Spontaneous formation of multiple routes in individual desert ants (Cataglyphis velox)

Michael Mangan, Barbara Webb

Research output: Contribution to journalArticlepeer-review

Abstract / Description of output

Desert ants make use of various navigational techniques, including path integration and visual route following, to forage efficiently in their extremely hostile environment. Species-specific differences in navigation have been demonstrated, although it remains unknown if these divergences are caused by environmental adaptation. In this work, we report on the navigational strategies of the European ant Cataglyphis velox, which inhabits a visually cluttered environment similar to the Australian honey ant Melophorus bagoti, although it is more closely related to other North African Cataglyphis species. We show that C. velox learn visually guided routes, and these are individual to each forager. Routes can be recalled in the absence of global path integration information or when placed in conflict with this information. Individual C. velox foragers are also shown to learn multiple routes through their habitat. These routes are learned rapidly, stored in long-term memory, and recalled for guidance as appropriate. Desert ants have previously been shown to learn multiple routes in an experimental manipulation, but this is the first report of such behavior emerging spontaneously. Learning multiple paths through the habitat over successive journeys provides a mechanism by which ants could memorize a series of interlaced courses, and thus perform complex navigation, without necessarily having a map of the environment.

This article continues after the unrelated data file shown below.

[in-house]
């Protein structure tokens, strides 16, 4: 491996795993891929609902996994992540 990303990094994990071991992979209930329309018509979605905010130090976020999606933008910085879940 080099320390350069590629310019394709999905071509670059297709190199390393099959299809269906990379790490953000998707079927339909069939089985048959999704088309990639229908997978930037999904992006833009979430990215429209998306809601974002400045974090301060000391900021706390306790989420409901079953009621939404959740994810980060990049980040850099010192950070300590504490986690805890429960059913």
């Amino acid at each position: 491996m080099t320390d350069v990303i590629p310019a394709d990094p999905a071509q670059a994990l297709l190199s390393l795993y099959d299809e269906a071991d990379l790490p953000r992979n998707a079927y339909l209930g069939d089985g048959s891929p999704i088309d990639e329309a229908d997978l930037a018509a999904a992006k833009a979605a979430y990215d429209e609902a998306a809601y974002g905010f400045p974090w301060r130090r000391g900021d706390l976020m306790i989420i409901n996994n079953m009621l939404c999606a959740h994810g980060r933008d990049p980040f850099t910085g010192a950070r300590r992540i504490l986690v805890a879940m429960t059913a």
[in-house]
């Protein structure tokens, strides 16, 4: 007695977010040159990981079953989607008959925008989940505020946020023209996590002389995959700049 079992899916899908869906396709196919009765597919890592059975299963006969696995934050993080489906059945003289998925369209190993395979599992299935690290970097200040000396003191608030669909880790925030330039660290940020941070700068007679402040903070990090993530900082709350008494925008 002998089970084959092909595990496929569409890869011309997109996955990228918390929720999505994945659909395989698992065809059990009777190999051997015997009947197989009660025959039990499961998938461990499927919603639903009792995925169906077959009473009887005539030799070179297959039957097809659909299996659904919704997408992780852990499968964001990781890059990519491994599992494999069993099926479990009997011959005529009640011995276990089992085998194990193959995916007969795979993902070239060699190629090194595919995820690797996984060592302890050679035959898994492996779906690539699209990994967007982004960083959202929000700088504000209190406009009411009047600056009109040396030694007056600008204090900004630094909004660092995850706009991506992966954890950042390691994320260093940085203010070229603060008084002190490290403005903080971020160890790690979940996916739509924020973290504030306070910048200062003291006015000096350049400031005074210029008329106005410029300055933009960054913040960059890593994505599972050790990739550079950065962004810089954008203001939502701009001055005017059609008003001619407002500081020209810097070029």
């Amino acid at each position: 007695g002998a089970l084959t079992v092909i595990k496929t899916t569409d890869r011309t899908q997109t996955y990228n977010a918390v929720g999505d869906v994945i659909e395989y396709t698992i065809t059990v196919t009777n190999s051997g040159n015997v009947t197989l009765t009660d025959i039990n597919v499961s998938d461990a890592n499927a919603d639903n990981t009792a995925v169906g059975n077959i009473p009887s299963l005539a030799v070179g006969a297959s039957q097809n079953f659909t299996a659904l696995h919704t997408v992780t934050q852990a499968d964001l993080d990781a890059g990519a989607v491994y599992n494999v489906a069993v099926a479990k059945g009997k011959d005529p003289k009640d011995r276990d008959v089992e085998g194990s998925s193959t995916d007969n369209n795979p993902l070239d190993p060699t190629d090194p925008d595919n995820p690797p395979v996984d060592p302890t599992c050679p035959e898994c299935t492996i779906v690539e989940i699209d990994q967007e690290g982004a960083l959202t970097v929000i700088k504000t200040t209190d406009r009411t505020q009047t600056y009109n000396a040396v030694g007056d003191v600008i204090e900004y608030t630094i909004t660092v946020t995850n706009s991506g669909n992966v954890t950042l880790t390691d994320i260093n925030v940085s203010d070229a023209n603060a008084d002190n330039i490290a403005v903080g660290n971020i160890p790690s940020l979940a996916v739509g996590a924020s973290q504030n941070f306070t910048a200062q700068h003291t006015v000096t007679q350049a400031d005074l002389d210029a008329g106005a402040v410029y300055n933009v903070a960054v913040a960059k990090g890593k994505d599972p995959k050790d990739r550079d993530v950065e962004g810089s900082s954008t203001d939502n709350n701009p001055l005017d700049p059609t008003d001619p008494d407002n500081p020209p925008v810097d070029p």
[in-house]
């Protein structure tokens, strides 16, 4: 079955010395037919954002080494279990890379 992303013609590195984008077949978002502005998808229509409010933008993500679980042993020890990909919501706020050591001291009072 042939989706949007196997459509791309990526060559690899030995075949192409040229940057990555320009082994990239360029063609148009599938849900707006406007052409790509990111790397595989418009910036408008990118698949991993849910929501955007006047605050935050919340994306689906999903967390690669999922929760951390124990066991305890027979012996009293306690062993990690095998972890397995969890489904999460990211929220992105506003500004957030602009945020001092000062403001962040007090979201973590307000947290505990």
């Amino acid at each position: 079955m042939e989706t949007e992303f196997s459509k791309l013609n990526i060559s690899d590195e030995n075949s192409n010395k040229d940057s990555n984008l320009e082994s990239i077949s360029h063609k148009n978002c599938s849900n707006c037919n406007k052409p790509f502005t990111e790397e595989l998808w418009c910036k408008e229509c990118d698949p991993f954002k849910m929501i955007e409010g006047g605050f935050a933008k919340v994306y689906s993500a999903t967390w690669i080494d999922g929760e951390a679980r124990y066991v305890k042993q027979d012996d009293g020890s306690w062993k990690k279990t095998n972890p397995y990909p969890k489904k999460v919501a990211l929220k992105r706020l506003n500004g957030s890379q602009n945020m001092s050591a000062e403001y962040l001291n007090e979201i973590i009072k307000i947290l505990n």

Original languageEnglish
Pages (from-to)944-954
Number of pages11
JournalBehavioral Ecology
Issue number5
Publication statusPublished - Sept 2012


Dive into the research topics of 'Spontaneous formation of multiple routes in individual desert ants (Cataglyphis velox)'. Together they form a unique fingerprint.

Cite this